Monday, January 20, 2020

Online Pre-K Literacy Program UPSTART Powers Educational Success for At-Risk Children

The online pre-kindergarten (pre-K) literacy program called UPSTART created by seeks to blend the best aspects of learning science, mentoring relationships, and innovative technologies to form community, school, and in-home programs that deliver literacy excellence and equity for unserved and under-served four-year-old learners.

About half of America’s four-year-old children are not prepared to begin kindergarten when they turn five. In Philadelphia, for example, nearly two-thirds of children cannot read at grade level by the fourth grade, which is a challenge made worse by a shortage of affordable pre-K literacy programs. Children without access to pre-K education may enter school as many as two years behind and may never catch up with their classmates. Their parents have little or no affordable access to early education solutions to prepare their children for school. And their children therefore are at the greatest risk of multi-generational functional illiteracy that can adversely affect them for the rest of their lives.

The nonprofit in Salt Lake City, Utah, has created an evidence-tested, home-based, successful, online pre-K literacy program called UPSTART. UPSTART enables early education access to unserved and under-served families in their homes by providing parental support, technology, and internet connectivity, thereby ensuring equity and fairness for all four-year-olds, regardless of their socio-economic status. In Utah’s Washington County School District, for example, about half of its schools are Title I schools with students who faced significant achievement gaps and were unable to catch up with their peers. The district ran two early learning programs simultaneously to prepare their children for kindergarten. After a head-to-head comparison, the children who used software displayed greater gains in early literacy and were better prepared to enter kindergarten than students who did not use Waterford UPSTART.

Waterford UPSTART empowers parents because the program is voluntary and it increases parental choice, parental involvement, and parental control of their children’s learning. UPSTART supports families through personalized parental coaching, empowering parents as their children’s first educator in the home to prepare their children to arrive at school ready to learn. Parents help their children invest 15 minutes online for five days per week for nine months using exciting literacy programming. Waterford UPSTART children thereby enter kindergarten reading at nearly a first-grade level and outperform their peers on standardized tests at least through the fourth grade.

According to a New York Times story, most states have preschool choices — some public, some private, half day, full day, local and state run. But many families fall in between, earning too much to qualify for public programs while not being able to afford private ones, or living too far from the nearest site-based pre-K school, or living in states which do not yet provide publicly-financed pre-K education.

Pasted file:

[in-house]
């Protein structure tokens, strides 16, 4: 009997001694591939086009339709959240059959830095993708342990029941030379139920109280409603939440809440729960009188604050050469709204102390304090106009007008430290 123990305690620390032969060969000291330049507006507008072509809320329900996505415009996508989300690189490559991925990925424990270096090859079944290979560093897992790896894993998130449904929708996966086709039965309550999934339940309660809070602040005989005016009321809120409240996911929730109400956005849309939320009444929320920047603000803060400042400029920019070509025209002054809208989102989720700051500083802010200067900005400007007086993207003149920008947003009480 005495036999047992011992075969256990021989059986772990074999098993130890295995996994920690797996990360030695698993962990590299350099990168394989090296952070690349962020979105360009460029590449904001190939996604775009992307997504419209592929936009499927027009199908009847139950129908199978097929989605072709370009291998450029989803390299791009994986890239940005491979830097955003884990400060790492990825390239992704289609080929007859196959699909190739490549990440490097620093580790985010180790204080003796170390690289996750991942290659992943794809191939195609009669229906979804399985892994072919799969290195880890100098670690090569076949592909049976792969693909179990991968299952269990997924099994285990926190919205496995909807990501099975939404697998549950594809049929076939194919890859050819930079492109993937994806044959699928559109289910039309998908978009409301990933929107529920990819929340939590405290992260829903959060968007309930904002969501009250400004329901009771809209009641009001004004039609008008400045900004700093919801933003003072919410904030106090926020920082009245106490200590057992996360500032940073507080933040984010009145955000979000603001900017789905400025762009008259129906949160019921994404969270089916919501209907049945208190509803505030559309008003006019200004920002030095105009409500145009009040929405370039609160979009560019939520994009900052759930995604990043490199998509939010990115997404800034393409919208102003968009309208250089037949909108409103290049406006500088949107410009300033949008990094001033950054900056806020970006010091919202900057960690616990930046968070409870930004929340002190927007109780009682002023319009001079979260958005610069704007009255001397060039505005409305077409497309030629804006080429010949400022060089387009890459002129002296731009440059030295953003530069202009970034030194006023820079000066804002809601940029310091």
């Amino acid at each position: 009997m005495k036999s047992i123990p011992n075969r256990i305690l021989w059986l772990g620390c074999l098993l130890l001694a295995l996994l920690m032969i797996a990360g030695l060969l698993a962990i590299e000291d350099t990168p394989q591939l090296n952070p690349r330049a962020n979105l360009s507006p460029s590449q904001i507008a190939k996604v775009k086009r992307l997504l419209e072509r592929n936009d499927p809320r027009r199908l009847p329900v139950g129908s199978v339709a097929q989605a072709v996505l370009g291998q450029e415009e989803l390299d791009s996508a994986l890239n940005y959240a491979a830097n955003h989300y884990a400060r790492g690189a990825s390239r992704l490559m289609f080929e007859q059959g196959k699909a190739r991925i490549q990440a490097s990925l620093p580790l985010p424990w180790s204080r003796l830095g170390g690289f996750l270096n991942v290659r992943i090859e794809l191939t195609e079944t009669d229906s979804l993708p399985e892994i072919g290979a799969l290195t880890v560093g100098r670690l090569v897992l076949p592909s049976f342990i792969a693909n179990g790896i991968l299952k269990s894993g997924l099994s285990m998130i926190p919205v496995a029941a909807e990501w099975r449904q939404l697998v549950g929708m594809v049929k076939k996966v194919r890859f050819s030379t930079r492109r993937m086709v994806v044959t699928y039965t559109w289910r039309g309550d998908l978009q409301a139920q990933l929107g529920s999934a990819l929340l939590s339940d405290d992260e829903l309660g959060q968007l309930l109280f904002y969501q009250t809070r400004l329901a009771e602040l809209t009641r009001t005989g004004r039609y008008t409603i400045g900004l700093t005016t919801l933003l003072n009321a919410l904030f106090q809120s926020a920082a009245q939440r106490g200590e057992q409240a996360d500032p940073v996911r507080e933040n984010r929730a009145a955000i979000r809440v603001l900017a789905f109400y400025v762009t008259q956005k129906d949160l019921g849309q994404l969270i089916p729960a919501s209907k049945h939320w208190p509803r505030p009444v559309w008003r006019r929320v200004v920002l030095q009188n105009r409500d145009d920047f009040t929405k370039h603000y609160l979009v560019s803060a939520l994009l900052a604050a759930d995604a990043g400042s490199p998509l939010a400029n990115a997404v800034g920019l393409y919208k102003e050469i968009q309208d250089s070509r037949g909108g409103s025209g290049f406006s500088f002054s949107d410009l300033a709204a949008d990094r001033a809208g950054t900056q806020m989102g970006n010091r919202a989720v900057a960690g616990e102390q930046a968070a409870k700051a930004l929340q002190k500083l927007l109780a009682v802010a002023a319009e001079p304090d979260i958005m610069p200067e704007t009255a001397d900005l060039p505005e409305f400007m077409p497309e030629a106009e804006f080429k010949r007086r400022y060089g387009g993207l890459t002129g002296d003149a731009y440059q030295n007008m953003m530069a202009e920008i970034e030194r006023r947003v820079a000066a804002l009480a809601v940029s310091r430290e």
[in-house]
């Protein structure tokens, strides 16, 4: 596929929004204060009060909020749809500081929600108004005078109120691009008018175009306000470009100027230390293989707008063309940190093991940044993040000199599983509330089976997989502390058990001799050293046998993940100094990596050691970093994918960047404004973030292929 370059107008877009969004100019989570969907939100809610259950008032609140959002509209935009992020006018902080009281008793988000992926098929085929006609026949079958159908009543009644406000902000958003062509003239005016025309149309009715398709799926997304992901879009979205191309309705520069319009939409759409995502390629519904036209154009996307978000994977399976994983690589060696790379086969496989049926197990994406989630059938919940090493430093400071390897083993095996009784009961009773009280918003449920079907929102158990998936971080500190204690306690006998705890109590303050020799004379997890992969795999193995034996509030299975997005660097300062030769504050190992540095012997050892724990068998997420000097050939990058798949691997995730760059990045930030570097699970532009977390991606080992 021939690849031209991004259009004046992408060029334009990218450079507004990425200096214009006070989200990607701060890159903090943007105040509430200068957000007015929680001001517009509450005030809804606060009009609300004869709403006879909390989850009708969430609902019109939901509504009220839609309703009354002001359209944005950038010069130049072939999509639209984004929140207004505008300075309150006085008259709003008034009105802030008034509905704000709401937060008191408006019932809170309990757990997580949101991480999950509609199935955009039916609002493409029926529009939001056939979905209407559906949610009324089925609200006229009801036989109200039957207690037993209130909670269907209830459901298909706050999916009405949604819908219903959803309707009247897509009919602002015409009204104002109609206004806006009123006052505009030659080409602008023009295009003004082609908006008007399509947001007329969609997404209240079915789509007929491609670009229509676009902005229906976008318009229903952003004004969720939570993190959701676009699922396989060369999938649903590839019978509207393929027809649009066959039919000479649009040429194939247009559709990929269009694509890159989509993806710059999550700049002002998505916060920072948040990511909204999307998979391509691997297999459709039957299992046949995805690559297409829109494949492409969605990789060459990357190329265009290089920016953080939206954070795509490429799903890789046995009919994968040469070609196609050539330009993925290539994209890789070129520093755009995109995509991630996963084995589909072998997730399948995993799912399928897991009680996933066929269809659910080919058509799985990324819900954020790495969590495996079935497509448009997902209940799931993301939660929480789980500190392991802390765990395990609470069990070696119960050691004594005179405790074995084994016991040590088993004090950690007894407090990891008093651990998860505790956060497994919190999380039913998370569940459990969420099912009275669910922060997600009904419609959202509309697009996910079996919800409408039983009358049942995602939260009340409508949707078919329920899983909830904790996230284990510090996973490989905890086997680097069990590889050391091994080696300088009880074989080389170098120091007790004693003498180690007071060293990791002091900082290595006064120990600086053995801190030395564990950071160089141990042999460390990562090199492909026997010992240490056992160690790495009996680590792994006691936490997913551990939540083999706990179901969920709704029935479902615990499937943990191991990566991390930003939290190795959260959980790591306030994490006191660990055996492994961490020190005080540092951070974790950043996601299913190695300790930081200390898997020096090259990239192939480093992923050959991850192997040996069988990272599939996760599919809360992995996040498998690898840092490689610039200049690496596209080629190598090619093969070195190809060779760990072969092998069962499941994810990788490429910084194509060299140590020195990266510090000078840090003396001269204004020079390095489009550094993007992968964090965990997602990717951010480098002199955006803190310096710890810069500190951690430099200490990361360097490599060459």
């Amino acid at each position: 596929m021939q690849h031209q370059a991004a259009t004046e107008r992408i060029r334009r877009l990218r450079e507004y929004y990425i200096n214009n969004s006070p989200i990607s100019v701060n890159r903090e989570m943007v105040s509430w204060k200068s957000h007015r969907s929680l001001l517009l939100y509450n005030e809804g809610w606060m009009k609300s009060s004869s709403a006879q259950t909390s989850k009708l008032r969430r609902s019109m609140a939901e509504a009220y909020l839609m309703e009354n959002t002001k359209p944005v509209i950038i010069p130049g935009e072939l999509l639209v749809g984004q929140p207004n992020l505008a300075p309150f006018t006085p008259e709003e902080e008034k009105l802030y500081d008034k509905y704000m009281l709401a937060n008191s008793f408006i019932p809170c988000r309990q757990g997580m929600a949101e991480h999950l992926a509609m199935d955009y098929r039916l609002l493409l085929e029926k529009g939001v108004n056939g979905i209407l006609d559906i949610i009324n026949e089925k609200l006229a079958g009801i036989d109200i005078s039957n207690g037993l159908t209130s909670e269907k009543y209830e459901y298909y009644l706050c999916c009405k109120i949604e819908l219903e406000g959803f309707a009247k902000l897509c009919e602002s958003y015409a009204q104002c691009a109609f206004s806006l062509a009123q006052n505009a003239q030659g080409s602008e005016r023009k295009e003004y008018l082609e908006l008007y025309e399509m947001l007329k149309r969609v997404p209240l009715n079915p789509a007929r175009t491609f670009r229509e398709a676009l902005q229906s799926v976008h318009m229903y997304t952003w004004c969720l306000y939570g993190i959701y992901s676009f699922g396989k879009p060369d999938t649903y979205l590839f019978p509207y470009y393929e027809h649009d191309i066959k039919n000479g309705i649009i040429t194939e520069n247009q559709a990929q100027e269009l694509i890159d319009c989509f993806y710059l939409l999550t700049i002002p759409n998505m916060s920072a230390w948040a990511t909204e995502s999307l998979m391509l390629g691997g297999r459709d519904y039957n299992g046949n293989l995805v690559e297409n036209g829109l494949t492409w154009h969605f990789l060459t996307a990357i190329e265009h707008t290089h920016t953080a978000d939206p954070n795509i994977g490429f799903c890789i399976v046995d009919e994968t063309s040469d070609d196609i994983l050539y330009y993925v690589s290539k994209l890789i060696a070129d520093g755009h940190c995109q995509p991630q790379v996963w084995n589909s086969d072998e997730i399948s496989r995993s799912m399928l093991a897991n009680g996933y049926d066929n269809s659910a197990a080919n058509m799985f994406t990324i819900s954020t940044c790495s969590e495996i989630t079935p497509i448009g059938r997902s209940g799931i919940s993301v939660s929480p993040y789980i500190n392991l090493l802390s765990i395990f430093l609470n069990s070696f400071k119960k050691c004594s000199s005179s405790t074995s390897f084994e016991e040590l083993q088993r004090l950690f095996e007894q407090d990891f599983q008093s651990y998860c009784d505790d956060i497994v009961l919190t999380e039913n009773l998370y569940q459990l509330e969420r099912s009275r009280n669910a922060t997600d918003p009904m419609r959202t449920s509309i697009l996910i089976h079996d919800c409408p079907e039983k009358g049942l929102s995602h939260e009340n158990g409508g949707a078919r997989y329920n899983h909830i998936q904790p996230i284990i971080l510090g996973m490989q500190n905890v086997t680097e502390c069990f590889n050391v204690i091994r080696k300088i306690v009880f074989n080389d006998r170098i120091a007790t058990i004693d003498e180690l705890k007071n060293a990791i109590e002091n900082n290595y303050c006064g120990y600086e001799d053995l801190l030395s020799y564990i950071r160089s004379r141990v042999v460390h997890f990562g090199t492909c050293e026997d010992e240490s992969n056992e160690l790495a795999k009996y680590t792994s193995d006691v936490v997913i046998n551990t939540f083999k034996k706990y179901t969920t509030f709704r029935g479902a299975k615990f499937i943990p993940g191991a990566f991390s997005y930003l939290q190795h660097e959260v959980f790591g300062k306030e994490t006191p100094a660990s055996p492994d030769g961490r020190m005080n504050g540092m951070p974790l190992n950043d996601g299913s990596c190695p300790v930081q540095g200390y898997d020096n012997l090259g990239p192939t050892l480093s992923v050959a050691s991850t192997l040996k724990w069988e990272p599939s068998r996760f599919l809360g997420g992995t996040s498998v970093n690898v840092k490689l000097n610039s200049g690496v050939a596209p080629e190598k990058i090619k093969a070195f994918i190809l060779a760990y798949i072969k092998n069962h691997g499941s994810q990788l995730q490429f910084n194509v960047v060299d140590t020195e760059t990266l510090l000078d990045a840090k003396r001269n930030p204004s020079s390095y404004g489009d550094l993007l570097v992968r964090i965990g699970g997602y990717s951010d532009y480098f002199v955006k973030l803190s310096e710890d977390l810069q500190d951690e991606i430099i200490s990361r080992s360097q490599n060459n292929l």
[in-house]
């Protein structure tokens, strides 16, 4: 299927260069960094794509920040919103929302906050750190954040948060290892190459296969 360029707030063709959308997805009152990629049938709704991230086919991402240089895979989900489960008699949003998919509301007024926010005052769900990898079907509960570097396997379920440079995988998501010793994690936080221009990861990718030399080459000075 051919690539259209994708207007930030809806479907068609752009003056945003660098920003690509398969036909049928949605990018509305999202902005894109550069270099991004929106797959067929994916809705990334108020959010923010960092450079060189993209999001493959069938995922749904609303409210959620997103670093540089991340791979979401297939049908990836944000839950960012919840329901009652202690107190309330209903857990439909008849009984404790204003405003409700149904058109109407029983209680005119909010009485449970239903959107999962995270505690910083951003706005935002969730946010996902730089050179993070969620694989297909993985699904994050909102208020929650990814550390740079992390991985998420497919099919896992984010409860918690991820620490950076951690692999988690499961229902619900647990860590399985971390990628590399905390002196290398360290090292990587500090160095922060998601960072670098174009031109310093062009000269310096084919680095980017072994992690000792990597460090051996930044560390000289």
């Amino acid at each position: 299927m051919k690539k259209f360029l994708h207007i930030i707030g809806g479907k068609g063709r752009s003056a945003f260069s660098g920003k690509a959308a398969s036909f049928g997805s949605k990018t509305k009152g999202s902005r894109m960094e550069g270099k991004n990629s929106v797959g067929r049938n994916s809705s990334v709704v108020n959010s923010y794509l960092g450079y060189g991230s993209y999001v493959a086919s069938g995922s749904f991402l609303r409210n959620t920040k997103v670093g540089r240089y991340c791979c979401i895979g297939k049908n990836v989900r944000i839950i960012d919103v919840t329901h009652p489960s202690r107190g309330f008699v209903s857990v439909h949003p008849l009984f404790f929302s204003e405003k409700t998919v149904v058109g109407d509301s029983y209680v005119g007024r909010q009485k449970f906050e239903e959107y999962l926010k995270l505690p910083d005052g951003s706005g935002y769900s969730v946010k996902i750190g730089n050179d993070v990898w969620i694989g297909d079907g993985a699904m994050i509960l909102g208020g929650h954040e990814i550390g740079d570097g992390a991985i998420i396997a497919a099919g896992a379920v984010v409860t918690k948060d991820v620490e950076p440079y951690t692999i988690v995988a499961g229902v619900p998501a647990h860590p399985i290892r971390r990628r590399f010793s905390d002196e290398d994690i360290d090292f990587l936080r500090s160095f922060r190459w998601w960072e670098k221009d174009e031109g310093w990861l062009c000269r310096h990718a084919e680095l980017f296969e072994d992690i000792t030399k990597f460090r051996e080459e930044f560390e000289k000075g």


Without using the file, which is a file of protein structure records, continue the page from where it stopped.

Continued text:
UPSTART has been pilot-tested in urban working-class families, low-income rural families, and non-English-speaking refugee families. The online UPSTART lessons are animated, funny, and interesting to children; they keep children’s attention as they learn. In one lesson, for example, children listen to a song and watch a video about how “gh” is silent in many English words. 

UPSTART is funded by state legislatures, private donations from programs like TED’s philanthropic arm called the Audacious Project, and grants from the federal Department of Education. was founded by Dr. Dustin Heuston, a pioneering educator who believed every child is entitled to lifelong learning success. Over the years, Dr. Heuston built a technology-based collaborative model of child, family, and educator engagement that delivers significant and lasting academic achievement gains. 

Blog Author James R. Holbrook is a retired clinical legal professor who is a board member of

Thursday, January 9, 2020

Happy New Year 2020!

In this first blog post of 2020, I’ll introduce myself and some changes coming to the Straube Foundation Education blog. 

I am Michele Straube.  I am recently retired as an environmental mediator and law school professor.  Meaning I have a background in teaching, albeit not online teaching.  I am currently a student working toward a certificate in teaching English as a second language.  The certificate program is virtually all online (even though the program is based at my local university), so I have personal experience as a student of online education.  I have great curiosity about the pedagogy of online education, especially how the benefits of in-class interactions can be replicated online. 

I am looking forward to taking over blog management.  I hope to share with you what I learn about my many open questions.  There will also be guest blog authors and re-posts from their blogs, focusing especially on the great variety of online education programs, their successes and challenges.